Why Do People Vote Against Their Self-Interests?


Do People Consistently Vote Against Their Own Self Interests?

Well, people at least think they aren’t – and the reason is asymmetric information. In laymen’s they don’t know what the heck they’re doing.

While writing “Who Said Money Can’t Buy Happiness?” and reading a recent pew report, I started to ask myself – do people actually vote with their self interests? In economics it is a simple and well supported proof that all people act on behalf of their own self-interests, almost exclusively. But do we see it in politics?

Maybe people are “value voters,” who vote based on values candidates share with them, such as religious views and conscience in front of things such as experience, policies, ideas, and progress. This might be true, I certainly know a fair share of people who will or won’t vote for these candidates because they think Obama isn’t a Christian, or Romney is a Mormon. Some people also might be voting for Romney because they like that he is super rich (maybe he knows something we don’t), or Obama because he can empathize with lower classes.

As Jonathan Haidt the author of The Righteous Mind: Why Good People Are Divided by Politics and Religion puts it,

Intuitions come first, strategic reasoning second.

It is pretty hard to reason with God, rationality doesn’t play a part in a persons decision-making if their intuition is God facing.

The number isn’t much, but let me use this as an example: 20-40% of welfare recipients vote Republican and a larger percent are medicare recipients. Facing potential cuts, are these people voting Republican because of their “moral compass”?

Some quotes from Haidt’s book lends to what may be happening:

“The Republican party dupes people into voting against their economic interests by triggering outrage on cultural issues. ‘Vote for us and we’ll protect the American flag!’ say the Republicans. ‘We’ll make English the official language of the United States! And most importantly, we’ll prevent gay people from threatening your marriage when they … marry! Along the way we’ll cut taxes on the rich, cut benefits for the poor, and allow industries to dump their waste into your drinking water, but never mind that. Only we can protect you from gay, Spanish-speaking flag-burners!'”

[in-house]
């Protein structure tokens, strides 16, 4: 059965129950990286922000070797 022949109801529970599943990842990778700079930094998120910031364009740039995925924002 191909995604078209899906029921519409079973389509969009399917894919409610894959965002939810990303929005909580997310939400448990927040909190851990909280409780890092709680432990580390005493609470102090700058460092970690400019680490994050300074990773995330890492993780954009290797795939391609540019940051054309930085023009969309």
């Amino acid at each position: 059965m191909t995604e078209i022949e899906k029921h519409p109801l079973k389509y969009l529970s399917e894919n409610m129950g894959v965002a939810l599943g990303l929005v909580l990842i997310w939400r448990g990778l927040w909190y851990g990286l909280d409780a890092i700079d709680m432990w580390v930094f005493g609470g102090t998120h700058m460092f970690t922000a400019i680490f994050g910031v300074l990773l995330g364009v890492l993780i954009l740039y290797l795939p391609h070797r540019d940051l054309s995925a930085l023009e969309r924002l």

Here’s a more painful but ultimately constructive diagnosis, from the point of view of moral psychology: politics at the national level is more like religion than it is like shopping. It’s more about a moral vision that unifies a nation and calls it to greatness than it is about self-interest or specific policies.

So he suggests that we place an emphasis on our moral compass when we vote, perhaps against our own economic interest. The Democrats fail to capitalize on this.

The Democrats, in contrast, have tried to win voters’ hearts by promising to protect or expand programs for elderly people, young people, students, poor people and the middle class.

Across many kinds of surveys, in the UK as well as in the USA, we find that people who self-identify as being on the left score higher on questions about care/harm. For example, how much would someone have to pay you to kick a dog in the head? Nobody wants to do this, but liberals say they would require more money than conservatives to cause harm to an innocent creature.

So when we say that people are not voting with their self interests in mind, maybe in fact they are – just not the ones we usually think about.